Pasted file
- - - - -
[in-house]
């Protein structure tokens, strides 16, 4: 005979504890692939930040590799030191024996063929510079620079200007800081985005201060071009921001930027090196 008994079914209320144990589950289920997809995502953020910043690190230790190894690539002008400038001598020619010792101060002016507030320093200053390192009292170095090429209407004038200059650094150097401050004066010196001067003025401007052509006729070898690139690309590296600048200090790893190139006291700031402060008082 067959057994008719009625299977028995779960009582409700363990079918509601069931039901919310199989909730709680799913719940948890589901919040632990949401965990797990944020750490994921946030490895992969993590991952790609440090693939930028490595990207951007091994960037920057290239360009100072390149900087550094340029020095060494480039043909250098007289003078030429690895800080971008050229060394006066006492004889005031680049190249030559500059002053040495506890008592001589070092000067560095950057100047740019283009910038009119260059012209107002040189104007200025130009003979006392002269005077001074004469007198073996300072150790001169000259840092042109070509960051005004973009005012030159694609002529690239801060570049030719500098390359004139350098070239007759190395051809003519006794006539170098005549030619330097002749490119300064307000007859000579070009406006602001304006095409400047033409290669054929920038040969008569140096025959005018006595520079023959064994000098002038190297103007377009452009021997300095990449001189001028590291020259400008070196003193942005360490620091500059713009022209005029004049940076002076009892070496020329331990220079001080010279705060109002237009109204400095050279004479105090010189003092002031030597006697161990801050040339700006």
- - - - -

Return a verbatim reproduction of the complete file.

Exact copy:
[in-house]
């Protein structure tokens, strides 16, 4: 005979504890692939930040590799030191024996063929510079620079200007800081985005201060071009921001930027090196 008994079914209320144990589950289920997809995502953020910043690190230790190894690539002008400038001598020619010792101060002016507030320093200053390192009292170095090429209407004038200059650094150097401050004066010196001067003025401007052509006729070898690139690309590296600048200090790893190139006291700031402060008082 067959057994008719009625299977028995779960009582409700363990079918509601069931039901919310199989909730709680799913719940948890589901919040632990949401965990797990944020750490994921946030490895992969993590991952790609440090693939930028490595990207951007091994960037920057290239360009100072390149900087550094340029020095060494480039043909250098007289003078030429690895800080971008050229060394006066006492004889005031680049190249030559500059002053040495506890008592001589070092000067560095950057100047740019283009910038009119260059012209107002040189104007200025130009003979006392002269005077001074004469007198073996300072150790001169000259840092042109070509960051005004973009005012030159694609002529690239801060570049030719500098390359004139350098070239007759190395051809003519006794006539170098005549030619330097002749490119300064307000007859000579070009406006602001304006095409400047033409290669054929920038040969008569140096025959005018006595520079023959064994000098002038190297103007377009452009021997300095990449001189001028590291020259400008070196003193942005360490620091500059713009022209005029004049940076002076009892070496020329331990220079001080010279705060109002237009109204400095050279004479105090010189003092002031030597006697161990801050040339700006």